When we first began contemplating what Pizza Quest could be as a Travel/Food Series, one of our early goals was that the show would vicariously transport viewers around the world as we journeyed on our quest to find the secrets to that perfect pizza. I wanted people to feel what I had when I first read Peter's book, "American Pie: My Search for the Perfect Pizza". As I read the opening chapters I felt as if I was connected to Peter as he described the places, the people, the smells, the tastes and some of the secrets of the master pizzaiolos he had found. I knew right away that this had to be a show some day. I mean, who doesn't love pizza? But, even more than the recipes and great pizza I hoped to make, I think it was about the experiences that Peter shared that made the biggest impression on me (don't get me wrong, the recipes are great and my pizzas are well on their way toward perfection, if that's even a possible end goal).
Over the years I had always loved my own "journeys" when I watched Anthony Bourdain exploring so many cultures and tasting such amazing food. My favorite parts of those travels was when it seemed I forgot I was watching a show and would just get lost in the moment, as if I was with a good group of people all enjoying the shared passion of good food and good conversation. Nobody can take you to this place like Anthony. You really should "travel" with him if you can. He's on TV every week - don't miss it!
I also remember the hours I've spent sitting there with Mario Batali as if I were the 4th guest on Molto Mario while he cooked another mouth watering meal he had learned while studying in Italy. His passion for not only cooking, but for the story of cooking, or really the people and traditions behind the cooking, is what ultimately sparked my interest as a home cook. I think that's why so many Food and Travel shows are so popular. We all can't get everywhere we'd like, or travel with our favorite TV show hosts in the real world. A well done food/travel show, book, blog, or even a recipe can transport us there instead, even if for only a little slice of that moment in time. With food I think that experience can be heightened because we use so many of our senses in the process of cooking and, ultimately, tasting the food.
I recently watched an episode of Bourdain's "No Reservations" with my son, Owen. Anthony took us on a trip to Brittany, France where, by the time it was over, Owen was making plans to go to Brittany when we could somehow make the time. The kid is a dreamer! We'll probably have to settle for a shellfish tower here where we live, in Redondo Beach, which to someone else in the world may be as exciting as a trip to Brittany would be for us! Or, on our quest for a better quality of life, maybe we'll bring a little Brittany here to our home and, by doing so, we'll not only taste a little of what Brittany is about, but also crack a few crabs, pull a few shrimp, and dip a few lobsters with a few of our friends.
From the beginning, our website was intended to be a community, or gathering place where we could continue to share the experience, or quest with our viewers and hopefully, have them share back.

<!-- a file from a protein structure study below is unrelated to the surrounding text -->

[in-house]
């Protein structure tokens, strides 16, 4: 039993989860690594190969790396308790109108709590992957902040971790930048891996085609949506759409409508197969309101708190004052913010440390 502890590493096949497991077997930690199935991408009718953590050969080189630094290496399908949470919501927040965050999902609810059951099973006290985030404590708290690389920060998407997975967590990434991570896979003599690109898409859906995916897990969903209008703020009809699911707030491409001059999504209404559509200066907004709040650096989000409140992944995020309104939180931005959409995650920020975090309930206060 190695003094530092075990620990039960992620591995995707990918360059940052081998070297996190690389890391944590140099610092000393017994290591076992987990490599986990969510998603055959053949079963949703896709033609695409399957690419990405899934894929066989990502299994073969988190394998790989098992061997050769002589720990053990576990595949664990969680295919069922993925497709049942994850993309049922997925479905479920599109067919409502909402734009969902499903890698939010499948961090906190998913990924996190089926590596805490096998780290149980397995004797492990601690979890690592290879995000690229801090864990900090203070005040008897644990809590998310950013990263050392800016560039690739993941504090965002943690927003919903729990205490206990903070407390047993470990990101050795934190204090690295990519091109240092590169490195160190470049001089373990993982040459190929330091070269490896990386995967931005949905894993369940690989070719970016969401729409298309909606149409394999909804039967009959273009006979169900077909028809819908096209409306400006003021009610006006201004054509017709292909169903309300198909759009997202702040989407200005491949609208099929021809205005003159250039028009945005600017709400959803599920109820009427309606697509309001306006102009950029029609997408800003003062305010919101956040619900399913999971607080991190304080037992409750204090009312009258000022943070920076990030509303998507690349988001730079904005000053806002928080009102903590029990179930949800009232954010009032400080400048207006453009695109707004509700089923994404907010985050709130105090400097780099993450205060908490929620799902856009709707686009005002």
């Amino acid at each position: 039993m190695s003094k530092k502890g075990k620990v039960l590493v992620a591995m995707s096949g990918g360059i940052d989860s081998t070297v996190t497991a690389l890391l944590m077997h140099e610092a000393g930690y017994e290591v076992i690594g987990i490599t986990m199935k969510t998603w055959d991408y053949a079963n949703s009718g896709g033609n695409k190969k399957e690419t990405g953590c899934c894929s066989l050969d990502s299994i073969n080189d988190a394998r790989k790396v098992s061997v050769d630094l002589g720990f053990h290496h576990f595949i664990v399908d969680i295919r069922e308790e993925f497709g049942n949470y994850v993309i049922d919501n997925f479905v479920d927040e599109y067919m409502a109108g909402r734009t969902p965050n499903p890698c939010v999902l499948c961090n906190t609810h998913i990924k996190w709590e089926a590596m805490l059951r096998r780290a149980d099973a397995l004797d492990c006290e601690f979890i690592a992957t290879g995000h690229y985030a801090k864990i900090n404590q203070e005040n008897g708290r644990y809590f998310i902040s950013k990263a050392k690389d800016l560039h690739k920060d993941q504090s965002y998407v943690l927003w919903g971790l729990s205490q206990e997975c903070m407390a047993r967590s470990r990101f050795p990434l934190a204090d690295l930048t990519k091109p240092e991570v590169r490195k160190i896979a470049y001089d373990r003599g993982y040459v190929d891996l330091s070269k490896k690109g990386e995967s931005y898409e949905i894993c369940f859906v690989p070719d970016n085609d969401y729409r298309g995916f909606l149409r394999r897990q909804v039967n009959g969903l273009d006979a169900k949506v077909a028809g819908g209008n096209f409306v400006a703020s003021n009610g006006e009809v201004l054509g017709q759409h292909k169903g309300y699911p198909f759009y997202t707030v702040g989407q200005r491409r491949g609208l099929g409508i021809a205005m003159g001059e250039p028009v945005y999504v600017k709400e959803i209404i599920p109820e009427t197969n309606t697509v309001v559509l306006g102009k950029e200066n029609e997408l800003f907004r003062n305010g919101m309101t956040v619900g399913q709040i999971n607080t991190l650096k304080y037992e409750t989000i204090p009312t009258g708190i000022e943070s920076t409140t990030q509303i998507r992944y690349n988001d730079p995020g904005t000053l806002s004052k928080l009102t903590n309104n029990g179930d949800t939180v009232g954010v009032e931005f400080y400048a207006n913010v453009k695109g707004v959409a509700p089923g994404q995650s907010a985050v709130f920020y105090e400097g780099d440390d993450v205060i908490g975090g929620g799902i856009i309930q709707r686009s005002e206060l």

I was thinking about all of this recently when I was planning to make a new round of pizzas. I thought about one of my favorite chefs. I've had the pleasure to eat his food and spend a bit of time with him over the past year thanks to Pizza Quest. His name is Kelly Whitaker, of Pizzeria Basta in Boulder, CO. I thought I might take a little quest-like trip and see if I couldn't bring a little of the Pizzeria Basta magic home for a night. So, I took a look at Kelly's menu on the Basta website and decided to make a few pizzas of his, both to test my skills, and also to share of some of his great pizzas with my family.
I'm going to make a few of them and write about them over the next few weeks. The first one is the pizza Kelly simply calls "Arugula" on his menu.
Kelly's Arugula Pizza
- Pizza Quest Signature Pizza Dough *See archives for recipe
- Peter's Herb Oil *See archives for recipe
- Smoked Gouda *Kelly calls for Smoked Mozzarella
- Grape Tomatoes
- Wild Arugula
*Note: My ingredients vary here a little from Kelly's original recipes because of what I could find in the store, or I had on hand to use. Again, I want to stop and point out how truly fun this aspect of cooking is. Using a substitute ingredient will not only make the recipe a little more of your own, but will also open up the opportunities of discovering other taste connections and aha's.
Make sure to pre-heat your oven to 550 degrees, or higher if it can go. Later, before baking, I put my oven onto Convection Bake, which automatically lowers it to 525 degrees. This seems to cook my pizzas faster by moving the hot air around the oven.
Spread the pizza dough out on your floured peel.
Drizzle a little of Peter's Herb Oil on the dough. I added this, because I nearly always use this on any pizza that doesn't have a tomato sauce.
Add the grated Smoked Gouda, or Smoked Mozzarella
Add the halved grape tomatoes, cut side down.
Tear some prosciutto into pieces and place them around the dough.
Into the oven it goes. When it comes out nobody knows (your oven will decide that)! But, through repetition, I know that mine comes out in 8 minutes.
Add a little fresh Arugula to the top, to taste, to finish it.
Cut and Serve.
This was a sweet, smokey, herby, "prosciuttoey" pizza. The tomatoes steam and soften and kick in a sweetness that literally pops in your mouth with flavor. This was juicy and moist and warm and just plain old awesome!
That's my version, so who has another variation? Let us know and thanks to Kelly for the original!